Street crossing concerns not getting across
Teachers handle 20th Street crosswalk duties at West Elementary
Ever since the first week of his first-year school, West Elementary Principal Terry Martinez has been peppering city officials with traffic safety questions. He just hasn't
been getting the answers he'd hoped for.
So it is that at the start and end of school each day, when kids emerge and cars converge on 25 N. 20th St., he feels a concern that more could be done to reduce the dangers to his students crossing streets.
Traffic at those times “clears out pretty quickly, but while it's in place it's fairly crazy,” Martinez said. “There's a state law that cars are supposed to yield to pedestrians in the crosswalk. Somehow we need to get across that message.”
He and concerned parents have tried without success to obtain city authorization for a crossing guard at strategic intersections. These include right in front of the school (the T-intersection of Kiowa Street at 20th), 21st Street and Colorado Avenue and 21st and Kiowa streets.
Martinez had been especially hopeful about getting a crossing guard in front of the school. “That's my biggest concern” he said. But the study criteria did not indicate a sufficient level of problem severity.
As for 21st and Colorado, the city dismissed it because on the day of its study only one student was seen crossing the avenue there, according to Kristi Hensley of the city's School Safety Program. At 21st and Kiowa, a crosswalk and four-way stop sign were suggested by Jenny Montague, the traffic coordinator for West Elementary's parent-teacher organization (PTO), who deemed the crossing “very dangerous.” Asked about this communication, Hensley said the city is “still looking at that location, but it doesn't meet the criteria for a crossing guard either.” Also, just a block to the south, at 21st and Pikes Peak Avenue, there is already a four-way stop. “It doesn't make sense to have another four-way stop a block away,” she said.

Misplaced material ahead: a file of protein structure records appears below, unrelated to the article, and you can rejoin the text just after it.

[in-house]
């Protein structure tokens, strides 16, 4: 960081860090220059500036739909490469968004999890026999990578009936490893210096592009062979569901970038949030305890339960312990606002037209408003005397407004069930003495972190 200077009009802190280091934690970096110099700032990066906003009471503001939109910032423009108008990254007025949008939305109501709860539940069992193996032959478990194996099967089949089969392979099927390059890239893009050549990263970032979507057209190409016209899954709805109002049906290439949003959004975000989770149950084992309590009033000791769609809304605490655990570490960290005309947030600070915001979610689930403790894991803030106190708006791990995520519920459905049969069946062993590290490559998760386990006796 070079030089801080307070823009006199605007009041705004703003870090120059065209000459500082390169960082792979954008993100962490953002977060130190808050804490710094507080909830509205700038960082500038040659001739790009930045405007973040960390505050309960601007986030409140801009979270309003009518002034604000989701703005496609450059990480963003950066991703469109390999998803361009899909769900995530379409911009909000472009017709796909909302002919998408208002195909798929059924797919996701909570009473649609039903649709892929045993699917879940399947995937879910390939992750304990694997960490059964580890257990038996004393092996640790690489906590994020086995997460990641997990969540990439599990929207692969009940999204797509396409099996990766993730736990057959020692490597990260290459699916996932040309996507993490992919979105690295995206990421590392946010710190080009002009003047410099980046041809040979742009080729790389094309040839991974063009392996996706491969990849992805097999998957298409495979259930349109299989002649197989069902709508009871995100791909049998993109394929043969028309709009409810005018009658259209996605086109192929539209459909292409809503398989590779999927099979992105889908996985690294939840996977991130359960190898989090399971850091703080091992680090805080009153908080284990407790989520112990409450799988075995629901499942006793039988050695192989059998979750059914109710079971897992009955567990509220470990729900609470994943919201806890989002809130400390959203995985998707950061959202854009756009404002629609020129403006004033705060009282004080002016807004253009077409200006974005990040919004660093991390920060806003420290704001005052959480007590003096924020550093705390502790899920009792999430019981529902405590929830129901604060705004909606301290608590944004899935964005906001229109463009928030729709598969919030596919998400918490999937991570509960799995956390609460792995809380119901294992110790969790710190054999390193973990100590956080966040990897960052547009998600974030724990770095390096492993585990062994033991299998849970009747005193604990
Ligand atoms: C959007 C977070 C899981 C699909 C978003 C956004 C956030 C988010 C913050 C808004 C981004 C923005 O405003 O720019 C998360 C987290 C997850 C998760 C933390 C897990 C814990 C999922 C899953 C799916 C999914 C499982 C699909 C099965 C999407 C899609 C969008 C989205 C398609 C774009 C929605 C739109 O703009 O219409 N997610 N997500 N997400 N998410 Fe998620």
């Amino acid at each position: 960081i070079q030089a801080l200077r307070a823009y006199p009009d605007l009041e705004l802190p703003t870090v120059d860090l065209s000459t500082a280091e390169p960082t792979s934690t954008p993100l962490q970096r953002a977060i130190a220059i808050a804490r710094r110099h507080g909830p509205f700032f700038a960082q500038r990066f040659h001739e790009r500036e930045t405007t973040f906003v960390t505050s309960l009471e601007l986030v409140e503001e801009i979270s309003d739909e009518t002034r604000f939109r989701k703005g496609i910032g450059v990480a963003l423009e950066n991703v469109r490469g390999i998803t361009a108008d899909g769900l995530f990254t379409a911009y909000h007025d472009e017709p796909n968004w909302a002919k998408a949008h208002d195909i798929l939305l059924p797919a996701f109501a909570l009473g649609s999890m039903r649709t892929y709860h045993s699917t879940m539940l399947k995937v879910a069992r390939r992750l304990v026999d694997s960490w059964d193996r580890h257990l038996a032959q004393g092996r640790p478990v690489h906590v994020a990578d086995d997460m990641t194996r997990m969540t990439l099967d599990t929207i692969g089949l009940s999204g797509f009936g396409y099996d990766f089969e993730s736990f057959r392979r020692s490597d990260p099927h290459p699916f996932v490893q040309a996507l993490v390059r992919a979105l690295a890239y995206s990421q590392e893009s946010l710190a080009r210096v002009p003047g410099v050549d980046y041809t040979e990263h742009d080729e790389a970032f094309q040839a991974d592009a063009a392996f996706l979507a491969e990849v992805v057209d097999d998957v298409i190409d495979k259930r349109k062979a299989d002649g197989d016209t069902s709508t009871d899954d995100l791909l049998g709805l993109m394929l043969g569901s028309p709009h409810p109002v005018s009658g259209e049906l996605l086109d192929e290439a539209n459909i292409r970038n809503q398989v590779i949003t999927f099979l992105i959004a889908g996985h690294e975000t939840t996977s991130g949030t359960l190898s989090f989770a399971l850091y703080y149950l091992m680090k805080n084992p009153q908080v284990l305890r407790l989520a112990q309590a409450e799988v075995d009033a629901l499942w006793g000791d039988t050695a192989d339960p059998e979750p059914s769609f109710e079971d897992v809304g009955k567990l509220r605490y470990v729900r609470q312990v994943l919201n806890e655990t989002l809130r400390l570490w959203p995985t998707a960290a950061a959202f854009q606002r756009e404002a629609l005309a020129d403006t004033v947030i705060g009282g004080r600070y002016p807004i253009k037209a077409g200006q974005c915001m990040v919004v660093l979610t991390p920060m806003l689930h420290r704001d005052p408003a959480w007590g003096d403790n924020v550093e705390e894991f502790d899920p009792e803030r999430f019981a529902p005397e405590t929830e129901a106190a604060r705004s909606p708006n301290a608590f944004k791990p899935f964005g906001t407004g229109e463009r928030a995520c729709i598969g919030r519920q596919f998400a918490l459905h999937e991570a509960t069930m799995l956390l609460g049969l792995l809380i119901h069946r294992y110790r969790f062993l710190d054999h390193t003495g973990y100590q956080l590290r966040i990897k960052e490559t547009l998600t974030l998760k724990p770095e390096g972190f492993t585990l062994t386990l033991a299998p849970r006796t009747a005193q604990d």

She added the point that authorizing crossing guards “does cost the city money,” which is why studies are required for each intersection at which they're requested.
According to the study data, the 20th and Kiowa intersection came the closest to qualifying, but fell short because the city did not find safety issues outside of the crosswalk (which has since been restored) and sheer number of students (55 were counted there on the day of the study). Otherwise, the study criteria liked the street's narrowness (26 feet - which eases getting from one side to the other), low traffic speeds, no history of accidents and lack of issues with grade, visibility or truck traffic.
Martinez finds it ironic that even though the new West Elementary can't get authorized for a new crossing, the school has been grandfathered for crossing guards at three locations used by schools that District 11 closed after last year. One of these is the former Buena Vista's crossing at 19th and Uintah streets, which he wants to keep. But two others - a former crossing for BV at 17th & Colorado and one used by Washington (Martinez' former school) at Limit & Colorado - are no longer needed, he said.